After decades at sea, Kerr-McGee moving onshore
Saturday, January 1st 2005, 4:07 pm
By: News On 6
OKLAHOMA CITY (AP) _ Kerr-McGee Corp., the company that pioneered offshore oil drilling in the 1940s, is now betting its future on finding petroleum far from the sea, particularly in the Rocky Mountains.
The Oklahoma City-based oil and gas producer plans to drill 900 new wells in 2005, with 800 of them onshore and almost 600 of those in Colorado and Utah fields it gained in recent acquisitions.
Kerr-McGee plans to spend $15 million more developing assets onshore than it will spend in its traditional Gulf of Mexico base, underscoring its new emphasis as it outlays its largest capital budget ever.
``If you do the math, there are only 365 days in the year,'' chairman and chief executive Luke R. Corbett said in an interview Monday with The Associated Press. ``So we have a lot of wells to drill and complete and evaluate in a short period of time. I think our company is up to it.''
The company founded in 1929 by Robert S. Kerr, a former Oklahoma governor and senator, and run by geologist Dean McGee for nearly three decades made its name by drilling the first successful petroleum well out of sight of land in the Gulf of Mexico in 1947.
Along the way, the company has remained in oil and gas production, expanding internationally, but has forayed into uranium mining, nuclear fuel and titanium dioxide production and timber industries.
But Kerr-McGee shed its nuclear business in the late 1980s, about 15 years after employee Karen Silkwood died in a car accident at a time when she was alleging safety violations at the company's plant south of Crescent. Her story was portrayed in the movie, ``Silkwood.''
The company is exiting timber. It retains a 50 percent interest in AVESTOR, a maker of lithium-metal-polymer battery.
The company's primary focus is on finding and producing oil and gas in the United States, the Gulf of Mexico, the British North Sea, and China's Bohai Bay. Kerr-McGee is also the world's No. 3 maker of titanium dioxide, a whitener of products from paint to plastics to food.
Spokesman John Christiansen said Kerr-McGee, which gets the bulk of its revenues from petroleum, likes how the two volatile businesses offset each other, with one typically on a high streak when the other lags.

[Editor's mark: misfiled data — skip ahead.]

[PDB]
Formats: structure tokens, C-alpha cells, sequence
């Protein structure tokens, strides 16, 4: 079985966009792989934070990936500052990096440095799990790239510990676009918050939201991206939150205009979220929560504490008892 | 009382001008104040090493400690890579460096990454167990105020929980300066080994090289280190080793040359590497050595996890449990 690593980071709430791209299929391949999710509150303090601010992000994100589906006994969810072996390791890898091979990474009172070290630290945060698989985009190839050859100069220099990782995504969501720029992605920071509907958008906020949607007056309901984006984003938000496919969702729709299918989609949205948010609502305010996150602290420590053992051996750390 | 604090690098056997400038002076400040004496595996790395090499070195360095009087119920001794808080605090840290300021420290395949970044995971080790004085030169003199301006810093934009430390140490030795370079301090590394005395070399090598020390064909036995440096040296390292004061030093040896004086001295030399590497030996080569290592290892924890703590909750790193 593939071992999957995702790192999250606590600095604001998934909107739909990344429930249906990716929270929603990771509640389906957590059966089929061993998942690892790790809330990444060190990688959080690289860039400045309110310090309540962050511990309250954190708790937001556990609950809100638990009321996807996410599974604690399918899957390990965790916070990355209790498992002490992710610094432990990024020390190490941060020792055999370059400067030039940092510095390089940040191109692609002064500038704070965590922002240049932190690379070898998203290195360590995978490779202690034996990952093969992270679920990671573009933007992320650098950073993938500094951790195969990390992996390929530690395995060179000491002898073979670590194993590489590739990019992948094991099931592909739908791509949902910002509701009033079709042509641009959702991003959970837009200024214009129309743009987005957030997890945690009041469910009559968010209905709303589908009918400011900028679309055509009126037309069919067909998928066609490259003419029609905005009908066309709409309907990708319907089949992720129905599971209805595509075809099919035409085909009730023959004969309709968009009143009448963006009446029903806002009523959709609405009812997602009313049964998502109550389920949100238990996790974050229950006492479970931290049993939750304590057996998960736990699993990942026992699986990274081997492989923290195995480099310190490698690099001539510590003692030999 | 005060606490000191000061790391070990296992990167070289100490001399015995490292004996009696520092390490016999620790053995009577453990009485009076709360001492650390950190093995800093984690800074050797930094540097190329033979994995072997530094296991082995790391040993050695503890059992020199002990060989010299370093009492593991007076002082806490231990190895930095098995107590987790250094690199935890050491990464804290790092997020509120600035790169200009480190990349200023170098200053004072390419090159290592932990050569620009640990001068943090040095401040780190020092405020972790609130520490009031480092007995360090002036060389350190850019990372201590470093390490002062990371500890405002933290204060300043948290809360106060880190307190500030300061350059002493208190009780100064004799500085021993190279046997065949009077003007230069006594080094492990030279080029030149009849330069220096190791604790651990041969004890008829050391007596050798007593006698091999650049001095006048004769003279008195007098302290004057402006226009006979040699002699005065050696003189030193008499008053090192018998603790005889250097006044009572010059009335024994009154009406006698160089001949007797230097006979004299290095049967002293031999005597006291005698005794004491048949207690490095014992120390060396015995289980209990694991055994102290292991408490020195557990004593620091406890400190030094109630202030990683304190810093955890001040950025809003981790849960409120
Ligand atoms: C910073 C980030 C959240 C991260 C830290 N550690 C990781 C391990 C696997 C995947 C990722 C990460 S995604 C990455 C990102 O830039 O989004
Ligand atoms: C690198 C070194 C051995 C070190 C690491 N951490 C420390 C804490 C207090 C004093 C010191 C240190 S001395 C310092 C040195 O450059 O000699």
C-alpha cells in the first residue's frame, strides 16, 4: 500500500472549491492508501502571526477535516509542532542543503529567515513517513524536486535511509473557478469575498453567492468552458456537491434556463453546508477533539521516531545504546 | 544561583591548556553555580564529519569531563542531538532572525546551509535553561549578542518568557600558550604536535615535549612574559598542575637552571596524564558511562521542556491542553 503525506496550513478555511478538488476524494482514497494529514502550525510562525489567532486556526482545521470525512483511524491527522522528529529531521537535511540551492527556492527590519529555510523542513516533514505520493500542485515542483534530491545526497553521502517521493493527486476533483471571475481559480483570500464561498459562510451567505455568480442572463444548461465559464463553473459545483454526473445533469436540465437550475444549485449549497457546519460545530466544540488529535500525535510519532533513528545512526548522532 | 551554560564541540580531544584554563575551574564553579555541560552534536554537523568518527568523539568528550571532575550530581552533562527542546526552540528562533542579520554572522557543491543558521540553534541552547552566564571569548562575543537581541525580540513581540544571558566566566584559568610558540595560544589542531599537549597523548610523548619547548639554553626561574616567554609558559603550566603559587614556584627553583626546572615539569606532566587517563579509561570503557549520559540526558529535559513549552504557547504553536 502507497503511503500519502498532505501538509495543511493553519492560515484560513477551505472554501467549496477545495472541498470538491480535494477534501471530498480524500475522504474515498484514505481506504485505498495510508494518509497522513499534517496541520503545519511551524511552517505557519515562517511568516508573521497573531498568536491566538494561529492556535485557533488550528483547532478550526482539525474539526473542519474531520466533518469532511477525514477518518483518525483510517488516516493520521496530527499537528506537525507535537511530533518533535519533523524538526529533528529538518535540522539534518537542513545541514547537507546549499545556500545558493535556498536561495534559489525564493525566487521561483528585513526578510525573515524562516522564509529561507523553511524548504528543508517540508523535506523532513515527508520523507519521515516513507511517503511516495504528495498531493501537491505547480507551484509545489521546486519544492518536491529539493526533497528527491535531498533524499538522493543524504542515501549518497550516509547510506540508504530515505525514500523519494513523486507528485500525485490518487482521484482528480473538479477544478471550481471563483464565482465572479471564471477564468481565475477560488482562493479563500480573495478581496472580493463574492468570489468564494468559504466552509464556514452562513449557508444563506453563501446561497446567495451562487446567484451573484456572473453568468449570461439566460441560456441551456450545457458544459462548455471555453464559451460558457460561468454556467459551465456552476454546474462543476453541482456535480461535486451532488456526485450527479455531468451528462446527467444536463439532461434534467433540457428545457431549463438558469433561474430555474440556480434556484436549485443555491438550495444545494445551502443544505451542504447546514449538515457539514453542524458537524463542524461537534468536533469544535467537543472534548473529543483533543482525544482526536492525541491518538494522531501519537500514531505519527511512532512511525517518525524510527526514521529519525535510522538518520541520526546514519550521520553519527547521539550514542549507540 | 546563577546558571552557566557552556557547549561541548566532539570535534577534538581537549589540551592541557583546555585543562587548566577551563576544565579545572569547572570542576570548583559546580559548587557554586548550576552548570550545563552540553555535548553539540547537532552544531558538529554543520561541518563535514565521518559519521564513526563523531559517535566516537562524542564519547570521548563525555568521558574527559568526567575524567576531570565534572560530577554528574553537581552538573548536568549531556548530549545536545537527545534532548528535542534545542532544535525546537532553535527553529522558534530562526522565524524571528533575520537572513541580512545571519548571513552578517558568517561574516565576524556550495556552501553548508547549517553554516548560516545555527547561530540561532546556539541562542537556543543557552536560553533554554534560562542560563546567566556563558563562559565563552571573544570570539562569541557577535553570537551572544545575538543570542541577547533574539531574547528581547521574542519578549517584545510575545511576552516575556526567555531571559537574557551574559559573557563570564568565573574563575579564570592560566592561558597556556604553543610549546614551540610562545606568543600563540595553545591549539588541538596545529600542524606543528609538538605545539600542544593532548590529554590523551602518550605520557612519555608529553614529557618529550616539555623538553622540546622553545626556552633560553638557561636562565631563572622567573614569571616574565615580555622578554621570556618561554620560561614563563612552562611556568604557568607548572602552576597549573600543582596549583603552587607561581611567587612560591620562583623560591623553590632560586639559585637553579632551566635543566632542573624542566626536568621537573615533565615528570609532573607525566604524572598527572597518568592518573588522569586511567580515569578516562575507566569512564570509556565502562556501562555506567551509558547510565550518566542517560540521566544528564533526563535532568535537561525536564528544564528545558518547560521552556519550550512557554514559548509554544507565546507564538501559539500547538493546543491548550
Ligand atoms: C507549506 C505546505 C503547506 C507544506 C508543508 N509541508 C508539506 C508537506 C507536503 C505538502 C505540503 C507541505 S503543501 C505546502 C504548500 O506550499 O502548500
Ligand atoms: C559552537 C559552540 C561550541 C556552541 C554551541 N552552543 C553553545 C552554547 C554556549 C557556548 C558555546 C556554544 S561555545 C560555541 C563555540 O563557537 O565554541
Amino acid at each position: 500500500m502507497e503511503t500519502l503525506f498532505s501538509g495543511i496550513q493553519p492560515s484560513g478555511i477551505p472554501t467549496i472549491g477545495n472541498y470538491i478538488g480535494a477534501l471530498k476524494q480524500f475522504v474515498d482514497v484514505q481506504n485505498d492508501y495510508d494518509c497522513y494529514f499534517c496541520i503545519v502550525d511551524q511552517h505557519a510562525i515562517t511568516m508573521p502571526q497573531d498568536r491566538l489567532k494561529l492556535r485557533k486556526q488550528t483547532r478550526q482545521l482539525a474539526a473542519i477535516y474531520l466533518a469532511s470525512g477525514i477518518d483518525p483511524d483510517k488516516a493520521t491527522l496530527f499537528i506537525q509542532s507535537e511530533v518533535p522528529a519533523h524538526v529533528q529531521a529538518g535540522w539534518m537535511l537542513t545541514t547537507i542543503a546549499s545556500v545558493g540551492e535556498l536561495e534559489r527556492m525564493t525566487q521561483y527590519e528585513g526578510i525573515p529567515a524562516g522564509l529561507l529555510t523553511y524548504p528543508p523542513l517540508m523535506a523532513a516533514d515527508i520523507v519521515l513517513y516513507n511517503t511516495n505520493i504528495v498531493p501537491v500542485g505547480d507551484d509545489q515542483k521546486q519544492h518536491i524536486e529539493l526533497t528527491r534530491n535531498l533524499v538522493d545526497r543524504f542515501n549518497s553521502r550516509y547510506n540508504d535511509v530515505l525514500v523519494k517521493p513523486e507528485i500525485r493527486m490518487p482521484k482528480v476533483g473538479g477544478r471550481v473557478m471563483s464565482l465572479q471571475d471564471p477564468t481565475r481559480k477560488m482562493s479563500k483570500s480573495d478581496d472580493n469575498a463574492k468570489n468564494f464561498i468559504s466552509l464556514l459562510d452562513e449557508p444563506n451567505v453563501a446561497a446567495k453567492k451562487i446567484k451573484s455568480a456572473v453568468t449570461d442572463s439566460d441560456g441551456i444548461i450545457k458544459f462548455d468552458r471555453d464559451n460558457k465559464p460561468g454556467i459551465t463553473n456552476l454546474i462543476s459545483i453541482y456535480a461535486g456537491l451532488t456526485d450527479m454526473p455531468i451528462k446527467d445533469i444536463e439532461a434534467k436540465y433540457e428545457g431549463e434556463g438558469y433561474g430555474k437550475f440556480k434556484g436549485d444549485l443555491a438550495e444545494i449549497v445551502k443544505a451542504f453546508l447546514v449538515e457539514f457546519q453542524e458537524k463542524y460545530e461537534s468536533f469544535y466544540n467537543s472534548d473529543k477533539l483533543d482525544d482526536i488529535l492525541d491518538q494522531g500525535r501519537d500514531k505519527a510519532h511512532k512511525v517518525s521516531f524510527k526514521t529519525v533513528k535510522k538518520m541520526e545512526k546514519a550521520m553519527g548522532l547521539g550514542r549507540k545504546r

But the twofold focus has drawn critics.
``It appears that Kerr-McGee, as far as earnings stability goes, is not in your presidential club,'' said Fred Russell, a Tulsa money manager. ``Its historical cash flow and earnings have been highly unstable. One reason for this has been that titanium dioxide business, which is very financially sensitive.''
The 75-year-old company's drilling expansion comes after three major acquisitions since 1998 and as oil and natural gas prices have risen markedly in recent years, making it the right time to exploit Kerr-McGee's proved reserves of 1.3 billion barrels of oil equivalent.
The 1998 acquisition of Oryx Energy, which came one year after Corbett took over, strengthened Kerr-McGee's offshore asset base in the Gulf.
But the later purchase of HS Resources and the $2.5 billion stock deal for Denver-based Westport Resources, which closed in June, re-established the onshore portfolio Kerr-McGee spun off to Devon Energy Corp. in 1997 in exchange for an equity stake.
``We wanted to add a bit more depth, breadth and balance to our inventory of projects, particularly in the United States and particularly on the natural gas runs,'' Corbett said of the Westport buy. ``We were excited about that opportunity and certainly felt we accomplished our mission there.''
Meanwhile, Corbett said the company, listed at No. 412 on last year's Fortune 500 list with revenues of $4.2 billion in 2003, expects 2005 prices of about $38 per barrel for oil and $6 per 1,000 cubic feet of gas.
``We believe we can accelerate our program because of the prices,'' Corbett said in his office on the 29th floor of the Kerr-McGee Tower here. ``Please appreciate that we test our projects at prices well below that to ensure that we can handle the low of the cycle.''
Investors have responded favorably to the Westport acquisition and the drilling plan announcement in November, sending Kerr-McGee shares from about $48 per share in June to $63.24 in late November. Shares closed at $58.05, down 10 cents, Thursday on the New York Stock Exchange.